One thing is clear: NFL teams are going to open their training camps. By the CBA, they have the authority to do so. What happens after that is more up in the air. Presumably, the vast majority of players will choose to show up. They will reserve the right to file grievances through the NFLPA about possible unsafe working conditions related to the prevention of the spread of the coronavirus.
Last week, during a conference call, DeMaurice Smith made it pretty clear that this was the case. By July 28, all teams’ training camps will or should be open unless the date ends up getting moved between now and then. But July 28 is the date to be on track to start the regular season on time.
One thing that Smith said was that NFL team doctors had expressed to the union their belief that it was generally safe, despite some reservations, for players to return to work. In spite of the fact that it was the executive director of the union conveying this message, however, it was difficult for players to take seriously.
Including Eric Ebron of the Pittsburgh Steelers, who retweeted a Pro Football Talk article highlighting Smith’s comments, saying that “we don’t even let ‘team’ doctors do our surgeries”, complete with a laughing-with-tears emoji, adding that it is “not credible”.
We don’t even let “Team” doctors do our surgeries. 😂 this not credible https://t.co/qGOmtxGuFb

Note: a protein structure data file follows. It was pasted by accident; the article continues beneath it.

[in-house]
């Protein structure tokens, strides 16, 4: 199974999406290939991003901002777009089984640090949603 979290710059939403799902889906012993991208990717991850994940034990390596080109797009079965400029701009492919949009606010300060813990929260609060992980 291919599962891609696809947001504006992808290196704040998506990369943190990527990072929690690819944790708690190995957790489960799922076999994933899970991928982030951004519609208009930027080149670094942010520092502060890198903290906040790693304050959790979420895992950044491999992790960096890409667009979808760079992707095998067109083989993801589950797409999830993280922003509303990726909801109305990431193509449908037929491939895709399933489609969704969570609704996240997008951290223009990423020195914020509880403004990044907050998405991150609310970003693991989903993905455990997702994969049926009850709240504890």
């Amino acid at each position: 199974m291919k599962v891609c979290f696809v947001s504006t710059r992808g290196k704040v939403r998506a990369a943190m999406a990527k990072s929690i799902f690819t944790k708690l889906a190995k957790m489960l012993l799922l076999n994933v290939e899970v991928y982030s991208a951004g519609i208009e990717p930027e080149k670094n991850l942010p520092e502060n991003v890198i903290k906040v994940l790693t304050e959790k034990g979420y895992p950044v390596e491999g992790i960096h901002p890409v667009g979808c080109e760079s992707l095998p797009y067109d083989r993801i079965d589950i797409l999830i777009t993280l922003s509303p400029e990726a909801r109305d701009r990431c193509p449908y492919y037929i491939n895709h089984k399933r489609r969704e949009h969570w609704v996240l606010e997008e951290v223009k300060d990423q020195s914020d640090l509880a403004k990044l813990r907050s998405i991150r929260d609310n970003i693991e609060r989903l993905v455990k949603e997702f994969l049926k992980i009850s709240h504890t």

— Eric Ebron (@Ebron85) July 17, 2020
NFL team doctors are organizational employees who work for the team. There have been many controversies with team doctors over the years, including the Pittsburgh Steelers. Former team physician Richard Rydze was sentenced to 10 years in prison for illegally distributing steroids, painkillers and HGH.
Separately, the Steelers and their medical and training staff were featured prominently in a lawsuit against the league filed by former players accusing team physicians of irresponsibly dispensing painkillers to players rather than actually treating them, without concern for their wellbeing. Among others, Glen Edwards, a safety from the 70s team, was a plaintiff. John Norwig and James Bradley were named in the lawsuit.
Last year, we saw former New York Jets guard Kelechi Osemele go rogue in getting a second opinion on his knee when the team’s doctor refused to recommend surgery. He got surgery on his own, and then the team released him.
Ebron has a bone to pick with the NFL on this topic as well. He contends that he played through last season with the Indianapolis Colts with a torn groin, and made the decision to have surgery before the season was over, with the team seemingly reluctant to go along with it.
A number of others players have also responded to this story voicing their concerns with the credibility of team doctors telling the players union that they think it’s fine, through humor. Some prominent players, such as former Raven tackle Eugene Monroe, have campaigned to reform the use of painkillers in the NFL.